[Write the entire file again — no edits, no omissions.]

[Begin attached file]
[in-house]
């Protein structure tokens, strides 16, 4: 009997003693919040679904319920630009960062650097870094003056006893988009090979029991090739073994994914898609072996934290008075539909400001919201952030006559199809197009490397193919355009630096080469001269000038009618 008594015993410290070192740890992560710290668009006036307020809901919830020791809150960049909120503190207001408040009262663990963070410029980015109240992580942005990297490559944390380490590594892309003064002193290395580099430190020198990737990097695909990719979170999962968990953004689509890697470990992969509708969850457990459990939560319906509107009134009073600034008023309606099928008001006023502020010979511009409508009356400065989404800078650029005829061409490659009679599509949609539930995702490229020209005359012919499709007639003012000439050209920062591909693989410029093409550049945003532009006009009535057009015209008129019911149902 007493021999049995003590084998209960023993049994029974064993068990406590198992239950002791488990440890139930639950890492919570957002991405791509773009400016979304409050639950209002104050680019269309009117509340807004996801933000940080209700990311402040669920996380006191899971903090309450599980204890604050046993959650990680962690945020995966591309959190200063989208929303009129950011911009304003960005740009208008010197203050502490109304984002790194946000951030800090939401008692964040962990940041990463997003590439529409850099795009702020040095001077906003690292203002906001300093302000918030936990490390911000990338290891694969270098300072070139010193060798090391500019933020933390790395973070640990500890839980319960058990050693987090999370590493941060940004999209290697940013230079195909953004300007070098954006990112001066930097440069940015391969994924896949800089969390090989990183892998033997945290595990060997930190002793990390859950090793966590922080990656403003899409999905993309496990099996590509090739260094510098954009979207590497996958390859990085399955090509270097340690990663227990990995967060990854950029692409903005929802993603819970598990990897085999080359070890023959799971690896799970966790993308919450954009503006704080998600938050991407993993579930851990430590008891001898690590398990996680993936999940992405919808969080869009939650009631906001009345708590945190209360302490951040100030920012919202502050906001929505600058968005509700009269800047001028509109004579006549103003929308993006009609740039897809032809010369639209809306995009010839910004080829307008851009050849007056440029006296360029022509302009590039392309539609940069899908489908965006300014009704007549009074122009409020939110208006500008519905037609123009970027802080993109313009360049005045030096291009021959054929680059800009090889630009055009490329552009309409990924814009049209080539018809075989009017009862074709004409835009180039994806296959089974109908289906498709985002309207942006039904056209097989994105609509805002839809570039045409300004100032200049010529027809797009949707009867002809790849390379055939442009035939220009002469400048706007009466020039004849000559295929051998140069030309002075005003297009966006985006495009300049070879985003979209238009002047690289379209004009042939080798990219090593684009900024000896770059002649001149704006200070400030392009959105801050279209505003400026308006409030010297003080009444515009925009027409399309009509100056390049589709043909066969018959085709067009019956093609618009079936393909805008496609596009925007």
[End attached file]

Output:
[in-house]
């Protein structure tokens, strides 16, 4: 009997003693919040679904319920630009960062650097870094003056006893988009090979029991090739073994994914898609072996934290008075539909400001919201952030006559199809197009490397193919355009630096080469001269000038009618 008594015993410290070192740890992560710290668009006036307020809901919830020791809150960049909120503190207001408040009262663990963070410029980015109240992580942005990297490559944390380490590594892309003064002193290395580099430190020198990737990097695909990719979170999962968990953004689509890697470990992969509708969850457990459990939560319906509107009134009073600034008023309606099928008001006023502020010979511009409508009356400065989404800078650029005829061409490659009679599509949609539930995702490229020209005359012919499709007639003012000439050209920062591909693989410029093409550049945003532009006009009535057009015209008129019911149902 007493021999049995003590084998209960023993049994029974064993068990406590198992239950002791488990440890139930639950890492919570957002991405791509773009400016979304409050639950209002104050680019269309009117509340807004996801933000940080209700990311402040669920996380006191899971903090309450599980204890604050046993959650990680962690945020995966591309959190200063989208929303009129950011911009304003960005740009208008010197203050502490109304984002790194946000951030800090939401008692964040962990940041990463997003590439529409850099795009702020040095001077906003690292203002906001300093302000918030936990490390911000990338290891694969270098300072070139010193060798090391500019933020933390790395973070640990500890839980319960058990050693987090999370590493941060940004999209290697940013230079195909953004300007070098954006990112001066930097440069940015391969994924896949800089969390090989990183892998033997945290595990060997930190002793990390859950090793966590922080990656403003899409999905993309496990099996590509090739260094510098954009979207590497996958390859990085399955090509270097340690990663227990990995967060990854950029692409903005929802993603819970598990990897085999080359070890023959799971690896799970966790993308919450954009503006704080998600938050991407993993579930851990430590008891001898690590398990996680993936999940992405919808969080869009939650009631906001009345708590945190209360302490951040100030920012919202502050906001929505600058968005509700009269800047001028509109004579006549103003929308993006009609740039897809032809010369639209809306995009010839910004080829307008851009050849007056440029006296360029022509302009590039392309539609940069899908489908965006300014009704007549009074122009409020939110208006500008519905037609123009970027802080993109313009360049005045030096291009021959054929680059800009090889630009055009490329552009309409990924814009049209080539018809075989009017009862074709004409835009180039994806296959089974109908289906498709985002309207942006039904056209097989994105609509805002839809570039045409300004100032200049010529027809797009949707009867002809790849390379055939442009035939220009002469400048706007009466020039004849000559295929051998140069030309002075005003297009966006985006495009300049070879985003979209238009002047690289379209004009042939080798990219090593684009900024000896770059002649001149704006200070400030392009959105801050279209505003400026308006409030010297003080009444515009925009027409399309009509100056390049589709043909066969018959085709067009019956093609618009079936393909805008496609596009925007």